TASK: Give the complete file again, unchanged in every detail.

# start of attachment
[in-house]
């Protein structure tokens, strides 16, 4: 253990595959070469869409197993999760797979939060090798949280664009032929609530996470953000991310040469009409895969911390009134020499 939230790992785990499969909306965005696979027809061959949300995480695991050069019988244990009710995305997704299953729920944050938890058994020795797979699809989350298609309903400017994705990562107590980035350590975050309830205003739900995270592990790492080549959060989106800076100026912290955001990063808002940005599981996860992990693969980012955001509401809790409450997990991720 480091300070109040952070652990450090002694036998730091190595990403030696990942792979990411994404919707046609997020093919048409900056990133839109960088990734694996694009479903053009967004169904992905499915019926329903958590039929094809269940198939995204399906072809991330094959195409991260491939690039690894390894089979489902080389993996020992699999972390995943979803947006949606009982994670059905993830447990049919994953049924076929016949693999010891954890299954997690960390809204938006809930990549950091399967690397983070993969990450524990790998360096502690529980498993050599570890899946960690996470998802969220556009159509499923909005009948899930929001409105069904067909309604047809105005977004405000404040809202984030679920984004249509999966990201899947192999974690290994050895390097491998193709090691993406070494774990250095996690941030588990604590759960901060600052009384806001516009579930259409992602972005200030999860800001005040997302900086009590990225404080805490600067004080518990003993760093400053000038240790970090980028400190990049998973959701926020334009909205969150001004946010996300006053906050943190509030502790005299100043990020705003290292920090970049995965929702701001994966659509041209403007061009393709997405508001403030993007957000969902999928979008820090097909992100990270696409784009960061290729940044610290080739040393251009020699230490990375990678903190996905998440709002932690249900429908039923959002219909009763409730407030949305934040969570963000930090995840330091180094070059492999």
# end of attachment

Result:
[in-house]
């Protein structure tokens, strides 16, 4: 253990595959070469869409197993999760797979939060090798949280664009032929609530996470953000991310040469009409895969911390009134020499 939230790992785990499969909306965005696979027809061959949300995480695991050069019988244990009710995305997704299953729920944050938890058994020795797979699809989350298609309903400017994705990562107590980035350590975050309830205003739900995270592990790492080549959060989106800076100026912290955001990063808002940005599981996860992990693969980012955001509401809790409450997990991720 480091300070109040952070652990450090002694036998730091190595990403030696990942792979990411994404919707046609997020093919048409900056990133839109960088990734694996694009479903053009967004169904992905499915019926329903958590039929094809269940198939995204399906072809991330094959195409991260491939690039690894390894089979489902080389993996020992699999972390995943979803947006949606009982994670059905993830447990049919994953049924076929016949693999010891954890299954997690960390809204938006809930990549950091399967690397983070993969990450524990790998360096502690529980498993050599570890899946960690996470998802969220556009159509499923909005009948899930929001409105069904067909309604047809105005977004405000404040809202984030679920984004249509999966990201899947192999974690290994050895390097491998193709090691993406070494774990250095996690941030588990604590759960901060600052009384806001516009579930259409992602972005200030999860800001005040997302900086009590990225404080805490600067004080518990003993760093400053000038240790970090980028400190990049998973959701926020334009909205969150001004946010996300006053906050943190509030502790005299100043990020705003290292920090970049995965929702701001994966659509041209403007061009393709997405508001403030993007957000969902999928979008820090097909992100990270696409784009960061290729940044610290080739040393251009020699230490990375990678903190996905998440709002932690249900429908039923959002219909009763409730407030949305934040969570963000930090995840330091180094070059492999």